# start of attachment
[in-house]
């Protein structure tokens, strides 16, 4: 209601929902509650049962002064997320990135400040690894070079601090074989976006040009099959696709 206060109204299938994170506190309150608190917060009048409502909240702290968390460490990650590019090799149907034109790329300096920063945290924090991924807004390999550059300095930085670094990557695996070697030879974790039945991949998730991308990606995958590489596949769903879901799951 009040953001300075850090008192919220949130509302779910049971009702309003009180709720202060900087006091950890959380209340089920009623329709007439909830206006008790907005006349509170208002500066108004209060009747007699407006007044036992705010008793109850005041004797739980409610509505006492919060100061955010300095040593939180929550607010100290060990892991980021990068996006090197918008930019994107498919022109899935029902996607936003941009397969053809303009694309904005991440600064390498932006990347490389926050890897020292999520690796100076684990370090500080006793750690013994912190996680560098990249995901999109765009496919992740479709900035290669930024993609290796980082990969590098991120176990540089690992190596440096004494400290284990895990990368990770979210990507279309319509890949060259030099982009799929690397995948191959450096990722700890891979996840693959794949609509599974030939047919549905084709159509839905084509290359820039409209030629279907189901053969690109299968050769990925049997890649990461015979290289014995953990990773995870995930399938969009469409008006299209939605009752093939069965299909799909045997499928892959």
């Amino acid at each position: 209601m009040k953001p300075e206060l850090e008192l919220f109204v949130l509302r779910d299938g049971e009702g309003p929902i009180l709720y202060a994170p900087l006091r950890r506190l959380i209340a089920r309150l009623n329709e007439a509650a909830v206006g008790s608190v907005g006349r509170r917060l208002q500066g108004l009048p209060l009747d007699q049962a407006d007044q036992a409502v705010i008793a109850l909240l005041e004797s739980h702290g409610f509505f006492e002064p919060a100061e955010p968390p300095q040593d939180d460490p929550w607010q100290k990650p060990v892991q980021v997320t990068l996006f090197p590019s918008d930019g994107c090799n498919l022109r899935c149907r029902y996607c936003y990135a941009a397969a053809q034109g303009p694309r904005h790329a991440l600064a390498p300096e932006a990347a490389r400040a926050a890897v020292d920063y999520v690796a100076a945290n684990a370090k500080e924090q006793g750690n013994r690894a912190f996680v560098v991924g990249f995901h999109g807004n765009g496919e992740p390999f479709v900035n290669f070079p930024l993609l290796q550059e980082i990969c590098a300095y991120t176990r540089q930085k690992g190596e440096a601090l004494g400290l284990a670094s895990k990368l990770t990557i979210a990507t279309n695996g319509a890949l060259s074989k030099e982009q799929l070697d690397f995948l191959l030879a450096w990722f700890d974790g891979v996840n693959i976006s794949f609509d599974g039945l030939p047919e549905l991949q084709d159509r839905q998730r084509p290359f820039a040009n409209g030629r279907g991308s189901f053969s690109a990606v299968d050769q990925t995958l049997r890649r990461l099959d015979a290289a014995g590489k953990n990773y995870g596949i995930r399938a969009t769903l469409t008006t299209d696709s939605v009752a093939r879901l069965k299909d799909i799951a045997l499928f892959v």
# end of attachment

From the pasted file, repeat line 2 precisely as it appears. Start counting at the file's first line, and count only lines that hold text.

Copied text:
């Protein structure tokens, strides 16, 4: 209601929902509650049962002064997320990135400040690894070079601090074989976006040009099959696709 206060109204299938994170506190309150608190917060009048409502909240702290968390460490990650590019090799149907034109790329300096920063945290924090991924807004390999550059300095930085670094990557695996070697030879974790039945991949998730991308990606995958590489596949769903879901799951 009040953001300075850090008192919220949130509302779910049971009702309003009180709720202060900087006091950890959380209340089920009623329709007439909830206006008790907005006349509170208002500066108004209060009747007699407006007044036992705010008793109850005041004797739980409610509505006492919060100061955010300095040593939180929550607010100290060990892991980021990068996006090197918008930019994107498919022109899935029902996607936003941009397969053809303009694309904005991440600064390498932006990347490389926050890897020292999520690796100076684990370090500080006793750690013994912190996680560098990249995901999109765009496919992740479709900035290669930024993609290796980082990969590098991120176990540089690992190596440096004494400290284990895990990368990770979210990507279309319509890949060259030099982009799929690397995948191959450096990722700890891979996840693959794949609509599974030939047919549905084709159509839905084509290359820039409209030629279907189901053969690109299968050769990925049997890649990461015979290289014995953990990773995870995930399938969009469409008006299209939605009752093939069965299909799909045997499928892959």